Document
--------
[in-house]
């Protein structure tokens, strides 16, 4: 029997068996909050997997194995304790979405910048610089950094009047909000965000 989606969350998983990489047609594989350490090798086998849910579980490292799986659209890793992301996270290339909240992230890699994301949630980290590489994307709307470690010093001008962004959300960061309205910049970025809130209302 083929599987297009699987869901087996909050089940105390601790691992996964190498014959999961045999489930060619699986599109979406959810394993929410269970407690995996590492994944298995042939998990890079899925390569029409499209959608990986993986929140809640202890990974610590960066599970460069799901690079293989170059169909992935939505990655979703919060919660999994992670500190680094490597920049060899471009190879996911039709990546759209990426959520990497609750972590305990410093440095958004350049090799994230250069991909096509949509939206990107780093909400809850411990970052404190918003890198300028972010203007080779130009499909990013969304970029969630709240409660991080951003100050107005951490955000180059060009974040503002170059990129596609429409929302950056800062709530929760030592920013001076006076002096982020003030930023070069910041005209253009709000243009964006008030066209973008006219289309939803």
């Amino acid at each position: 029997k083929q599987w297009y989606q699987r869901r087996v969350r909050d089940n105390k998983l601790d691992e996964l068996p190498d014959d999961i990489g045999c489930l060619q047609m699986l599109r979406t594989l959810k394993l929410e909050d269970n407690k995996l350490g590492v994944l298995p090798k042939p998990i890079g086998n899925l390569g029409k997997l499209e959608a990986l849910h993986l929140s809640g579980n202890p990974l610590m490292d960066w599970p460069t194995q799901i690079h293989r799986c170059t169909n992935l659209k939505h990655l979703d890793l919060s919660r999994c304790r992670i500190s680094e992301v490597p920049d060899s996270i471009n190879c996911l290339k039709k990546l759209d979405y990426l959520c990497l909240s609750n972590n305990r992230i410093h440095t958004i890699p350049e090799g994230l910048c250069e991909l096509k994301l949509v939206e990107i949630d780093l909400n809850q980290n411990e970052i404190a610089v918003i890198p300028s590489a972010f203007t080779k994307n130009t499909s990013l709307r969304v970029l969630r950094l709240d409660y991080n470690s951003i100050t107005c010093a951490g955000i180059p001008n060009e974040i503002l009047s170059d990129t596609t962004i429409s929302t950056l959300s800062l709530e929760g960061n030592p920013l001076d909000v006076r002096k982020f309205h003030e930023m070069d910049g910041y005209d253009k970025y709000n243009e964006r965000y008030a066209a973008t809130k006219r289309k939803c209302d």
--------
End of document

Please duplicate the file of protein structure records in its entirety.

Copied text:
[in-house]
């Protein structure tokens, strides 16, 4: 029997068996909050997997194995304790979405910048610089950094009047909000965000 989606969350998983990489047609594989350490090798086998849910579980490292799986659209890793992301996270290339909240992230890699994301949630980290590489994307709307470690010093001008962004959300960061309205910049970025809130209302 083929599987297009699987869901087996909050089940105390601790691992996964190498014959999961045999489930060619699986599109979406959810394993929410269970407690995996590492994944298995042939998990890079899925390569029409499209959608990986993986929140809640202890990974610590960066599970460069799901690079293989170059169909992935939505990655979703919060919660999994992670500190680094490597920049060899471009190879996911039709990546759209990426959520990497609750972590305990410093440095958004350049090799994230250069991909096509949509939206990107780093909400809850411990970052404190918003890198300028972010203007080779130009499909990013969304970029969630709240409660991080951003100050107005951490955000180059060009974040503002170059990129596609429409929302950056800062709530929760030592920013001076006076002096982020003030930023070069910041005209253009709000243009964006008030066209973008006219289309939803």
């Amino acid at each position: 029997k083929q599987w297009y989606q699987r869901r087996v969350r909050d089940n105390k998983l601790d691992e996964l068996p190498d014959d999961i990489g045999c489930l060619q047609m699986l599109r979406t594989l959810k394993l929410e909050d269970n407690k995996l350490g590492v994944l298995p090798k042939p998990i890079g086998n899925l390569g029409k997997l499209e959608a990986l849910h993986l929140s809640g579980n202890p990974l610590m490292d960066w599970p460069t194995q799901i690079h293989r799986c170059t169909n992935l659209k939505h990655l979703d890793l919060s919660r999994c304790r992670i500190s680094e992301v490597p920049d060899s996270i471009n190879c996911l290339k039709k990546l759209d979405y990426l959520c990497l909240s609750n972590n305990r992230i410093h440095t958004i890699p350049e090799g994230l910048c250069e991909l096509k994301l949509v939206e990107i949630d780093l909400n809850q980290n411990e970052i404190a610089v918003i890198p300028s590489a972010f203007t080779k994307n130009t499909s990013l709307r969304v970029l969630r950094l709240d409660y991080n470690s951003i100050t107005c010093a951490g955000i180059p001008n060009e974040i503002l009047s170059d990129t596609t962004i429409s929302t950056l959300s800062l709530e929760g960061n030592p920013l001076d909000v006076r002096k982020f309205h003030e930023m070069d910049g910041y005209d253009k970025y709000n243009e964006r965000y008030a066209a973008t809130k006219r289309k939803c209302d």